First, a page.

Eight Attorneys General Call on NLRB to Withdraw Boeing Complaint

Attorney General Alan Wilson of South Carolina and eight other state attorneys general have a written a sharp letter to the National Labor Relations Board calling on the NLRB to immediately withdraw its complaint against Boeing as “an assault upon the constitutional right of free speech, and the ability of our states to create jobs and recruit industry.”

The AGs’ letter was addressed to Lafe Solomon, the acting general counsel of the NLRB who brought the complaint against Boeing for locating additional production facilities for the 787 Dreamliner in South Carolina instead of Washington State. Solomon’s complaint, brought at the instigation of the International Association of Machinists and Aerospace Workers, would force Boeing to manufacturer the planes in the Puget Sound area.

From the AG letter (available here):

The right to work, uninhibited by compulsory unionism, is a precious right and is constitutionally enforceable through our states’ right to work laws. See Retail Clerks Int’l v. Schermerhorn, 375 U.S. 96 (1963). Such laws are designed to eliminate union affiliation as a criterion for employment. However, the NLRB, through this single proceeding, attempts to sound the death knell of the right to work. Additionally, this tenuous complaint will reverberate throughout union and non-union states alike, as international companies will question the wisdom of locating in a country where the federal government interferes in industry without cause or justification.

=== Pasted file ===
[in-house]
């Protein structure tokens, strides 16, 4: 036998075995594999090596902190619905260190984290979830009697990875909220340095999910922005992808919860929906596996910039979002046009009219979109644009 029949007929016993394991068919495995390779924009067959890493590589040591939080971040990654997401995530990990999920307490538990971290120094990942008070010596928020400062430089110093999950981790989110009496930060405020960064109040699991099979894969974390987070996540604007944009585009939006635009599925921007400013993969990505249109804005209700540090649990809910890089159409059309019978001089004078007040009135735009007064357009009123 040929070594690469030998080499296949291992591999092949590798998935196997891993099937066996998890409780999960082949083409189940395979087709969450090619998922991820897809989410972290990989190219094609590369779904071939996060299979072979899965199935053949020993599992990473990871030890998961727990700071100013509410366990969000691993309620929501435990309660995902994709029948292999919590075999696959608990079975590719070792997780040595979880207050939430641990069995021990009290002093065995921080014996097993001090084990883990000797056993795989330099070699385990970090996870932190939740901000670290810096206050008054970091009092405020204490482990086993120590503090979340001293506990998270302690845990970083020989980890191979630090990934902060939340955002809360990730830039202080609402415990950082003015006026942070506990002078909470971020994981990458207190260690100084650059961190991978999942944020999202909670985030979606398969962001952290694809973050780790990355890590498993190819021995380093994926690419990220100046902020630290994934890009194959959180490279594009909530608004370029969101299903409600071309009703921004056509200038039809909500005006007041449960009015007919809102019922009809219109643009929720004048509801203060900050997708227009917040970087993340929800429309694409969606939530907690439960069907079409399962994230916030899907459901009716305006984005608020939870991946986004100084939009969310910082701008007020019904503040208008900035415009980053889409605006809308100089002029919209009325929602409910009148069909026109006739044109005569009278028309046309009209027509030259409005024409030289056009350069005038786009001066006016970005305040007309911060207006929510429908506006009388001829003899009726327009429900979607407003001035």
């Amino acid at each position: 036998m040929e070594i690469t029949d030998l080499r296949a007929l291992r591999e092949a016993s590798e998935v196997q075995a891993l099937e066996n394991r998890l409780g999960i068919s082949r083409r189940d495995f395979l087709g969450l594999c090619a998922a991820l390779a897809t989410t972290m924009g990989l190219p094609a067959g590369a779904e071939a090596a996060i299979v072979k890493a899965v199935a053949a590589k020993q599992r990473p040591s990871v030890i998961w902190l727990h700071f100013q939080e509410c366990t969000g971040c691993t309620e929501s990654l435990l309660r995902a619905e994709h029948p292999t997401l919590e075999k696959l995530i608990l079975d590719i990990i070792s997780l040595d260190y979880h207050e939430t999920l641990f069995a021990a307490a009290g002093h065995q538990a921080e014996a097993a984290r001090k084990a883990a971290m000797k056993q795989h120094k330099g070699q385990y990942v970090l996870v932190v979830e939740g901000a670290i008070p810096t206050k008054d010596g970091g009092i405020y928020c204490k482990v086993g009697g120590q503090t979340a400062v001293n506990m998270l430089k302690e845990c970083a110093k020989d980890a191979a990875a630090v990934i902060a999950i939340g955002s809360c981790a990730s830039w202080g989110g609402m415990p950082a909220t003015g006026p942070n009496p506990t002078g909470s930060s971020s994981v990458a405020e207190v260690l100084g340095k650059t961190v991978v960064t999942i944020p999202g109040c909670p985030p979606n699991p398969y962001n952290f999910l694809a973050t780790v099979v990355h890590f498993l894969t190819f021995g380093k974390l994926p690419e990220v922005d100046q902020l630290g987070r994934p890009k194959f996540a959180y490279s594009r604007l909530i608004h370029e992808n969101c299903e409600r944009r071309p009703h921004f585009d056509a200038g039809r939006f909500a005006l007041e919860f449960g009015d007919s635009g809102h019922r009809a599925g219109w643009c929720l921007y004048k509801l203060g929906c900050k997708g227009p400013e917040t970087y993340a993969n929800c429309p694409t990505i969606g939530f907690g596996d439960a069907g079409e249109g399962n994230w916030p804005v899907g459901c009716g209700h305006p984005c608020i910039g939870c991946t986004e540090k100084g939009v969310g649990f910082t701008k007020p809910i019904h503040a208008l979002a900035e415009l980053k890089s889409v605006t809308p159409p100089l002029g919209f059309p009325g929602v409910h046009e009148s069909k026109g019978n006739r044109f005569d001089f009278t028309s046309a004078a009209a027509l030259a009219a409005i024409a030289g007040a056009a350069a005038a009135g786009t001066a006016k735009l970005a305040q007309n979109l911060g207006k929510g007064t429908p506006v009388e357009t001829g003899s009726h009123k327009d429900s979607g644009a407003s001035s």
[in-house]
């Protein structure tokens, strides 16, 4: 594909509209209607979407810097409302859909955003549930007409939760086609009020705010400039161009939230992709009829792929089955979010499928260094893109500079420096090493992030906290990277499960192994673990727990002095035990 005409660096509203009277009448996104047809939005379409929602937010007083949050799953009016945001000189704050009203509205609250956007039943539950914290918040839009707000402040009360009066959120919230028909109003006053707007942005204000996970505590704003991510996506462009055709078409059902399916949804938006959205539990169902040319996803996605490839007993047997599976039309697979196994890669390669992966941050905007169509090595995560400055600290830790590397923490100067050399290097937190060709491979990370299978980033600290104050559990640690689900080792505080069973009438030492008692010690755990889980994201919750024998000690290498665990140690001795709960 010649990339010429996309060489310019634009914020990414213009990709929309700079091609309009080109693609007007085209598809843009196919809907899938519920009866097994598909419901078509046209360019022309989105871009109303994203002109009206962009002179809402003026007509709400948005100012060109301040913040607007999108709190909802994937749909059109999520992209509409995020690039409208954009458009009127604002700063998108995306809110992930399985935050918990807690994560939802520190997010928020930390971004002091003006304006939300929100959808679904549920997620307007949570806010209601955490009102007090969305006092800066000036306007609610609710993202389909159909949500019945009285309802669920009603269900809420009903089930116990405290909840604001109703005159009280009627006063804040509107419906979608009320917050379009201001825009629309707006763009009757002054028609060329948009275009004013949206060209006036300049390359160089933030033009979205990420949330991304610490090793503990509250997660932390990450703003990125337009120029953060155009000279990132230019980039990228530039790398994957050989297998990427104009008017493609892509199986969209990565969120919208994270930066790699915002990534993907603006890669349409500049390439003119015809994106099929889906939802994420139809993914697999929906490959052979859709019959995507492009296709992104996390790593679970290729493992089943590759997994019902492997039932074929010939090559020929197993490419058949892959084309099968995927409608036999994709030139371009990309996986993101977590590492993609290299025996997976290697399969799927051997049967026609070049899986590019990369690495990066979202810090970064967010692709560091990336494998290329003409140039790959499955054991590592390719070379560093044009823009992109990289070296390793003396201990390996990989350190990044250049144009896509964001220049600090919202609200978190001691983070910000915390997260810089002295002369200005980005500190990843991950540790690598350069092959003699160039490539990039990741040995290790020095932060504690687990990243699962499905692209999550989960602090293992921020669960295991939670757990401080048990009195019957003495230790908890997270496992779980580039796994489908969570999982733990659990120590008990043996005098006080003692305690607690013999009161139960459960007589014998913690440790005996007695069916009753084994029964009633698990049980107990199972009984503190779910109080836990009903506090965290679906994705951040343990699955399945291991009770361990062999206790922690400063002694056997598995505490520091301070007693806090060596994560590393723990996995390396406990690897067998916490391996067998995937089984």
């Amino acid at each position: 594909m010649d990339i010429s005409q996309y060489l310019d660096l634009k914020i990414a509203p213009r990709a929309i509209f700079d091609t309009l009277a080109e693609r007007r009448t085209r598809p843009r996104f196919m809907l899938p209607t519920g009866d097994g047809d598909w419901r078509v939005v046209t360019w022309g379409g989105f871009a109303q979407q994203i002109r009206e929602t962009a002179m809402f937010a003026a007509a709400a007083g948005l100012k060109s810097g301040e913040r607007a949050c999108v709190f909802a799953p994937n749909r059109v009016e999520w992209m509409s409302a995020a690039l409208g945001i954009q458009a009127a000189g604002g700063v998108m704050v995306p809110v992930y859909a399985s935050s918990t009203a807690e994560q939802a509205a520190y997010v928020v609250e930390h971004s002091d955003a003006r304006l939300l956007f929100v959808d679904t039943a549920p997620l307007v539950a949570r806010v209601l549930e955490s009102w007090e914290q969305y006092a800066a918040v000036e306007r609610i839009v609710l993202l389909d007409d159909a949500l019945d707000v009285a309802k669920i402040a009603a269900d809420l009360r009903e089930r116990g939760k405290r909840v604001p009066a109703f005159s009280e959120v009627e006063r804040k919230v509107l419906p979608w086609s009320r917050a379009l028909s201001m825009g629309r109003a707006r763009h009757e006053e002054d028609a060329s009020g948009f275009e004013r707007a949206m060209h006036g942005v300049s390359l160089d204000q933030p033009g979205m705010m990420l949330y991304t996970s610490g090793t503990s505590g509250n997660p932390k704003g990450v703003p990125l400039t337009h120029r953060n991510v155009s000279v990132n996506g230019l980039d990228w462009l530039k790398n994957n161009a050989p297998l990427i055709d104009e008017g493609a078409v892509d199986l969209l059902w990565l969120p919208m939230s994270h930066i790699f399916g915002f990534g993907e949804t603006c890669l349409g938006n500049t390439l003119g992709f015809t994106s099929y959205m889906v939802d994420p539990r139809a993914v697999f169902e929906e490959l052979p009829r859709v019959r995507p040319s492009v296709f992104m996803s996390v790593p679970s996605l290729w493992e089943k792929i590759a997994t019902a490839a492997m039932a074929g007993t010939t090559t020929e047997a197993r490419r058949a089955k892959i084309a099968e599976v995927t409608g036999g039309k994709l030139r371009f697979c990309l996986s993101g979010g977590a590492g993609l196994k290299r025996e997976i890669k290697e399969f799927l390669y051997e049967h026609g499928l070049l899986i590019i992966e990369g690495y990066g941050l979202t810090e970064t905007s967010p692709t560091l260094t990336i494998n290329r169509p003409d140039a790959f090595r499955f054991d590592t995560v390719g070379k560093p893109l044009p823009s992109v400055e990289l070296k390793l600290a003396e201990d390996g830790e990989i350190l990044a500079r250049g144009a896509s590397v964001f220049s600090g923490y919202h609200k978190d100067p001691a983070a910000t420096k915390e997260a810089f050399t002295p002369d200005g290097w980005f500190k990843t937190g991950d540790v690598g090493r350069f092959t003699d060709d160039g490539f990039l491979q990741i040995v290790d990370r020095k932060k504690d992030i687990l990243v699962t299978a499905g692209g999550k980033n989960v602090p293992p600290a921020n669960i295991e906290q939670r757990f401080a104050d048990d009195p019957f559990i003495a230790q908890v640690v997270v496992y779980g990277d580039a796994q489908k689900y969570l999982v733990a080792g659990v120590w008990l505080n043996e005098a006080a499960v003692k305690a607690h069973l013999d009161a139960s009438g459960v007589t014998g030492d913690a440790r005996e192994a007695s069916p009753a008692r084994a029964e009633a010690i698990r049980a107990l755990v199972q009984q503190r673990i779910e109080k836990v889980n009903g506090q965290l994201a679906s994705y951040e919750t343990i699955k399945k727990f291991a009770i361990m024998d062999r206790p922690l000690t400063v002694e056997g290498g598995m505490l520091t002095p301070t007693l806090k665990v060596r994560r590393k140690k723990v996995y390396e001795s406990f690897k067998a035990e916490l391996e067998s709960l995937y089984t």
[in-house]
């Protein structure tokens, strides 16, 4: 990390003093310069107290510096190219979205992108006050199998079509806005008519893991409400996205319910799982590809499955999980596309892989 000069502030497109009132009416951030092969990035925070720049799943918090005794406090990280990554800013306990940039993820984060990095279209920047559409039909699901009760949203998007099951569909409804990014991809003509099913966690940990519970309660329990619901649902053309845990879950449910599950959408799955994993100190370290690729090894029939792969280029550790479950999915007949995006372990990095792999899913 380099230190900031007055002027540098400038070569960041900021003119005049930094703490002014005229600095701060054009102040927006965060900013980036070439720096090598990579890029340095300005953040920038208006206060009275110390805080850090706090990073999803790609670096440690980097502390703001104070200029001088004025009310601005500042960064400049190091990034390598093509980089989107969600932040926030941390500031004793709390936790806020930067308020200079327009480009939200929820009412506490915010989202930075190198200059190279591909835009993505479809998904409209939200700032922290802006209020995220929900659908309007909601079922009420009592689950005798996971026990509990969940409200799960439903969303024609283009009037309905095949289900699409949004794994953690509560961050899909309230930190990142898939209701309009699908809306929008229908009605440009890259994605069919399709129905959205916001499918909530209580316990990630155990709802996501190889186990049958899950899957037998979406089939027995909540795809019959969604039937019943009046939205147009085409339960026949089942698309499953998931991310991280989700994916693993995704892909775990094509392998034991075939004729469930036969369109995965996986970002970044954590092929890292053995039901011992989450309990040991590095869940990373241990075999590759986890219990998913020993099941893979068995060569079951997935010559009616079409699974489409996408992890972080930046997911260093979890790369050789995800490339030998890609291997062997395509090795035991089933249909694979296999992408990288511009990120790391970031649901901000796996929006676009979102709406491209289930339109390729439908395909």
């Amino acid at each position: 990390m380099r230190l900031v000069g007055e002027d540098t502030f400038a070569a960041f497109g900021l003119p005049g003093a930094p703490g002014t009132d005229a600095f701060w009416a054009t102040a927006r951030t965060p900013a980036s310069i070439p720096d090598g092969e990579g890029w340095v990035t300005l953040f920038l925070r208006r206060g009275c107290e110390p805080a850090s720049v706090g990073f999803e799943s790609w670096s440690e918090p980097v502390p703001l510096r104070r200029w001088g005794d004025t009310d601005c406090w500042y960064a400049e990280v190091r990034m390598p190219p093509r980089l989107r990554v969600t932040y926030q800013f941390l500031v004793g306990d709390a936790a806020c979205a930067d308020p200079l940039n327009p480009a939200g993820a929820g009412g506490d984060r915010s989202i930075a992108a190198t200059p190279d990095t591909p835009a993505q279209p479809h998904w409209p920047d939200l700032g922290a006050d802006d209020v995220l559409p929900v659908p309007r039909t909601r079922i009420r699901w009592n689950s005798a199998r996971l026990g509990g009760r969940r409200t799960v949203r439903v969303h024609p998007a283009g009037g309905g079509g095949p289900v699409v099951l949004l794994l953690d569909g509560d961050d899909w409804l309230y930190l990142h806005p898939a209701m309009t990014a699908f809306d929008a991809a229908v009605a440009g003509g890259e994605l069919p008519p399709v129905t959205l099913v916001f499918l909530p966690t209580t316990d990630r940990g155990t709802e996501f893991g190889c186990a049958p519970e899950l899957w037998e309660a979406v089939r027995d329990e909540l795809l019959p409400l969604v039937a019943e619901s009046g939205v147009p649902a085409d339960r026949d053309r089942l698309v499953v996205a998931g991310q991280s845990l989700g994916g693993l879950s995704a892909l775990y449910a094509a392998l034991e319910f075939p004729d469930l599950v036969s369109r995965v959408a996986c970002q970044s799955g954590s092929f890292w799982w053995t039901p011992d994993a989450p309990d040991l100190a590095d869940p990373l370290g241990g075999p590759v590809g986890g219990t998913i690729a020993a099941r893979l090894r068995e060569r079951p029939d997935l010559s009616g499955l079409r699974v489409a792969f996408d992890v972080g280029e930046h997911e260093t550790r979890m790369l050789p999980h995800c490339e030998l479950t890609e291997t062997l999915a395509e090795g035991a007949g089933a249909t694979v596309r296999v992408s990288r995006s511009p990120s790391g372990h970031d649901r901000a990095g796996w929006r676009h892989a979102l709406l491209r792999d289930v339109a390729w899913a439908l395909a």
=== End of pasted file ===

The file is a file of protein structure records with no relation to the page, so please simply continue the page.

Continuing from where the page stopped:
Furthermore, this complaint disrupts, and may well eliminate, the production of Boeing 787 Dreamliners in South Carolina. In fact, Boeing has expanded its operations to meet product demand in South Carolina, while adding new jobs in Washington State. The complaint charges Boeing with the commission of an unfair labor practice, but appears to do so without legal and factual foundation. This unparalleled and overreaching action seeks to drive a stake through the heart of the free enterprise system. The statements of Boeing officials cited in your complaint are the innocent exercise of the company’s right of free speech. The Supreme Court long ago made it clear that the NLRA does not limit, and the First Amendment protects, the employer’s right to express views on labor policies or problems. N.L.R.B. v. Va. Electric and Power, 314 US 469, 477 (1941). As the Court recently reiterated in Citizens United v. FEC, 130 S. Ct. 876, 899-90 (2010), a corporation is not a second class citizen in terms of First Amendment protection.

Our states are struggling to emerge from one of the worst economic collapses since the Depression. Your complaint further impairs an economic recovery. Intrusion by the federal bureaucracy on behalf of unions will not create a single new job or put one unemployed person back to work.

The only justification for the NLRB’s unprecedented retaliatory action is to aid union survival. Your action seriously undermines our citizens’ right to work as well as their ability to compete globally. Therefore, as Attorneys General, we will protect our citizens from union bullying and federal coercion. We thus call upon you to cease this attack on our right to work, our states’ economies, and our jobs.

The other attorneys general signing the letter are Ken Cuccinelli of Virginia, Jon C. Bruning of Nebraska, Greg Abbott of Texas, Samuel Olens of Georgia, Pam Bondi of Florida, Luther Strange of Albama, E. Scott Pruitt of Oklahoma and Tom Horne of Arizona.

In a separate letter today, Attorney General Wilson asked members of Congress to support the attorneys general’s request of the NLRB.

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